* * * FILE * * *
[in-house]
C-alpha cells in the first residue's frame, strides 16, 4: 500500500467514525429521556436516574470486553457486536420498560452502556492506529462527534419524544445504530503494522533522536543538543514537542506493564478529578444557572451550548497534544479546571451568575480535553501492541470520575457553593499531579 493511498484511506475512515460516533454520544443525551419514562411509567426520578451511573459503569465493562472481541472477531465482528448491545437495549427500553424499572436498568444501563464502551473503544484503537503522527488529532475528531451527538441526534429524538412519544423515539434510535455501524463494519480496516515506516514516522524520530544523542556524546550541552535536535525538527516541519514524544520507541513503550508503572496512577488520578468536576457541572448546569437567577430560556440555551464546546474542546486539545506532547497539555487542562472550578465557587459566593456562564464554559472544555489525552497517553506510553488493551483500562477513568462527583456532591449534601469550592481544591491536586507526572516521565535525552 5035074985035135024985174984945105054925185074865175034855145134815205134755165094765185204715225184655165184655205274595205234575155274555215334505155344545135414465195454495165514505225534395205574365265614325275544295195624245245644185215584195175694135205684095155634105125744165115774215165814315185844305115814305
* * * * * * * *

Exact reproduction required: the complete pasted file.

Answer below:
[in-house]
C-alpha cells in the first residue's frame, strides 16, 4: 500500500467514525429521556436516574470486553457486536420498560452502556492506529462527534419524544445504530503494522533522536543538543514537542506493564478529578444557572451550548497534544479546571451568575480535553501492541470520575457553593499531579 493511498484511506475512515460516533454520544443525551419514562411509567426520578451511573459503569465493562472481541472477531465482528448491545437495549427500553424499572436498568444501563464502551473503544484503537503522527488529532475528531451527538441526534429524538412519544423515539434510535455501524463494519480496516515506516514516522524520530544523542556524546550541552535536535525538527516541519514524544520507541513503550508503572496512577488520578468536576457541572448546569437567577430560556440555551464546546474542546486539545506532547497539555487542562472550578465557587459566593456562564464554559472544555489525552497517553506510553488493551483500562477513568462527583456532591449534601469550592481544591491536586507526572516521565535525552 5035074985035135024985174984945105054925185074865175034855145134815205134755165094765185204715225184655165184655205274595205234575155274555215334505155344545135414465195454495165514505225534395205574365265614325275544295195624245245644185215584195175694135205684095155634105125744165115774215165814315185844305115814305